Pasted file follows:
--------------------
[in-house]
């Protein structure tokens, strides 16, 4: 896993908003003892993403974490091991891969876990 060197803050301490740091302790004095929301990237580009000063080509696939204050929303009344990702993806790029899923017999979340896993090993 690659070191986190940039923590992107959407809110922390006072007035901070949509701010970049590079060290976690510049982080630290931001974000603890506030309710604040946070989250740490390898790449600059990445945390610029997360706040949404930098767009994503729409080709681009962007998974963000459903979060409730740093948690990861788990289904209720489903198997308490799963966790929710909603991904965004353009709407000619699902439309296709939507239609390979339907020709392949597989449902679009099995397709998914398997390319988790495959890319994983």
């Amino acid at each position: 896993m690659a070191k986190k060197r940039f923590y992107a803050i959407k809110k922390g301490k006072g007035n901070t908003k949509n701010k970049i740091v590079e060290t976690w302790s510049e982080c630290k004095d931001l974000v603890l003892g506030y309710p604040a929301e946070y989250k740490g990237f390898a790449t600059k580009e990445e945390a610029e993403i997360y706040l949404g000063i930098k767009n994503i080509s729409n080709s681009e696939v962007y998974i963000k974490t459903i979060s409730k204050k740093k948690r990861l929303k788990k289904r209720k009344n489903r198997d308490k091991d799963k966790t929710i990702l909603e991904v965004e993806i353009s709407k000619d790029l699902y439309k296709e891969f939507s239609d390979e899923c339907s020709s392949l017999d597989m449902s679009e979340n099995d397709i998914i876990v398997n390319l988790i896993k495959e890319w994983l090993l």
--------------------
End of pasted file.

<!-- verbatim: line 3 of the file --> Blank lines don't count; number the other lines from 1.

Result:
């Amino acid at each position: 896993m690659a070191k986190k060197r940039f923590y992107a803050i959407k809110k922390g301490k006072g007035n901070t908003k949509n701010k970049i740091v590079e060290t976690w302790s510049e982080c630290k004095d931001l974000v603890l003892g506030y309710p604040a929301e946070y989250k740490g990237f390898a790449t600059k580009e990445e945390a610029e993403i997360y706040l949404g000063i930098k767009n994503i080509s729409n080709s681009e696939v962007y998974i963000k974490t459903i979060s409730k204050k740093k948690r990861l929303k788990k289904r209720k009344n489903r198997d308490k091991d799963k966790t929710i990702l909603e991904v965004e993806i353009s709407k000619d790029l699902y439309k296709e891969f939507s239609d390979e899923c339907s020709s392949l017999d597989m449902s679009e979340n099995d397709i998914i876990v398997n390319l988790i896993k495959e890319w994983l090993l």